Men, Wear Sun Cream. You're Way More Likely To Die Of Skin Cancer

Men are significantly more likely than women to suffer a fatal melanoma. Here's what to do about it.
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Every morning I apply sunscreen, always to my face and usually to any other exposed skin too. Vanity drives my habit more than fear of skin cancer, but that vanity is going far to keeping my skin healthy — especially as a Florida resident.

But the same can’t be said for my husband.

Despite having a partner who writes about skincare and speaks enthusiastically about sunscreen, he doesn’t wear it daily.

But he, along with other men, have good reason to start: males are significantly more likely than females to die of melanoma, according to recent data from the US Centers for Disease Control and Prevention data. Among white people, who experience much higher rates of melanoma than people with other skin tones, males died of the cancer at more than twice the rate of females.

Lian Mack, a board-certified dermatologist and the medical director and owner of Gramercy Laser and Medical Dermatology, sees a disparity firsthand in her offices. “The number of women presenting to our offices for skin checks far exceeds the number of male patients,” she says, noting females in their mid-20s to late 50s make up the predominant demographic.

This same pattern is repeated elsewhere too. “Men seem to need a lot more coaxing to be seen in the office for skin checks,” says Luke Maxfield, a board-certified dermatologist. “Every year I have at least two or three men who are dragged into the office by their spouses only to have me confirm the diagnosis of melanoma. Literally, spouses often save men’s lives,” he says.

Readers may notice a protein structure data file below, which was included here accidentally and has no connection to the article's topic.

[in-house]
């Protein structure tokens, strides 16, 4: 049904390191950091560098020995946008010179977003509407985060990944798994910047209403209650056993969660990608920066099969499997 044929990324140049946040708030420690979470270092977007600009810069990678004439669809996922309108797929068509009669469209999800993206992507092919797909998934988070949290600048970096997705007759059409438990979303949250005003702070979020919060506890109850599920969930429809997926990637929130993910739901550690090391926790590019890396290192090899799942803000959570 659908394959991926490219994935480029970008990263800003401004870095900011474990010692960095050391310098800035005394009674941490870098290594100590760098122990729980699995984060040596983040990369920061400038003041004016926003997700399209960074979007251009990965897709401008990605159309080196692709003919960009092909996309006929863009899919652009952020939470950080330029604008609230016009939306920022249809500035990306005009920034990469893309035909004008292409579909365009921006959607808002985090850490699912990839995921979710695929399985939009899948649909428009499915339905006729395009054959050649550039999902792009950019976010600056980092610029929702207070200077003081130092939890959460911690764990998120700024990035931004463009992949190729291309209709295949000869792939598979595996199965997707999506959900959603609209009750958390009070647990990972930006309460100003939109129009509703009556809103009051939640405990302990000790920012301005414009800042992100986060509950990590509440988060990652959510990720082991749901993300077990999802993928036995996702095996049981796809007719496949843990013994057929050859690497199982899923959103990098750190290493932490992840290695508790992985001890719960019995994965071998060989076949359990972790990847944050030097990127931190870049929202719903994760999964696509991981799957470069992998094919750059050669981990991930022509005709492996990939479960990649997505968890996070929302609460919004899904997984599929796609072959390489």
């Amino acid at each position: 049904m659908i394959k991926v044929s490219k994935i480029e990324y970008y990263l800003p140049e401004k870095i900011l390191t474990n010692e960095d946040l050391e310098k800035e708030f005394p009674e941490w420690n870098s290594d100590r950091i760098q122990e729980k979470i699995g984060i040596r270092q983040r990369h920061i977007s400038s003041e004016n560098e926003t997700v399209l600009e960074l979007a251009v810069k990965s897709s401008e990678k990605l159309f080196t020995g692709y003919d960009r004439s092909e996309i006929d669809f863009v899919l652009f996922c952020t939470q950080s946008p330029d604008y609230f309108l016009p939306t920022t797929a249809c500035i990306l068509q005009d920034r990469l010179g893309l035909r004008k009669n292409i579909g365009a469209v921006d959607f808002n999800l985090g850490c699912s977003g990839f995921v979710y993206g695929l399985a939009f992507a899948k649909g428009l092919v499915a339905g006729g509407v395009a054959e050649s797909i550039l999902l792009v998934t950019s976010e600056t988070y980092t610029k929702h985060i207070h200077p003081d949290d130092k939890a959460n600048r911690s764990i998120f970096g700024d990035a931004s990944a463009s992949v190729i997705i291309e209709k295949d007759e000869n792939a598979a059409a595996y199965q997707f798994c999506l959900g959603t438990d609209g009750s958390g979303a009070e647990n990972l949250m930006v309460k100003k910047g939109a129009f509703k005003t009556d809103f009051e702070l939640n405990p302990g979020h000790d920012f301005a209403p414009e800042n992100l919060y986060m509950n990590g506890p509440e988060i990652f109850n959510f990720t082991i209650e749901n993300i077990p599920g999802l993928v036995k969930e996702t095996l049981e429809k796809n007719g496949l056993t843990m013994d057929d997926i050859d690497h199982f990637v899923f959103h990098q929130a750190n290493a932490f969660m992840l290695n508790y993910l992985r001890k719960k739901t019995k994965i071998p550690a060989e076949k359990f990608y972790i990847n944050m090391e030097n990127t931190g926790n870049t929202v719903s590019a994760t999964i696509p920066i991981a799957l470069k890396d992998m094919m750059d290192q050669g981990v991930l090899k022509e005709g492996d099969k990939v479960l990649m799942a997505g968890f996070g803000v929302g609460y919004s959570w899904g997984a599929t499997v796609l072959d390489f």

Delaying skin checks or forgoing them altogether means that problematic moles or spots may not be caught until later stages when melanoma’s survival rate begins to decrease, which can explain some of the increase in death rates. While skin cancer is more common in light skin, delaying skin checks is problematic for people of colour. Those with darker skin who are diagnosed with skin cancer often have a worse prognosis because it’s caught at a later stage.

Forgoing skin checks isn’t the only factor. Behaviour, lifestyle and even the locations of cancerous lesions make a difference.

“Women are more likely to wear sunscreen, more likely to stay out of the sun, and young women are more likely to have done a self-examination looking for skin cancers and also much more likely see a doctor for anything concerning,” Maxfield says. “These tendencies are extremely important given that more than half of melanomas may be first noticed by people examining their own skin at home.”

Without proper self-examination, those concerning spots can be hard to find and treat, especially in hard-to-see areas. “In males, most melanomas occur in areas that they are unable to monitor, like the shoulders or the back,” Mack explains, and without a partner to point it out, major delays in treatment can occur.

There may be biological factors, as well. Even when comparing melanomas of similar thickness and location between men and women, the men still fared worse. Levels of testosterone may play a role, but the science is still out on why exactly this is. “The story seems much more than just hormones, and there seems to be a biological role we have yet to discover,” he says.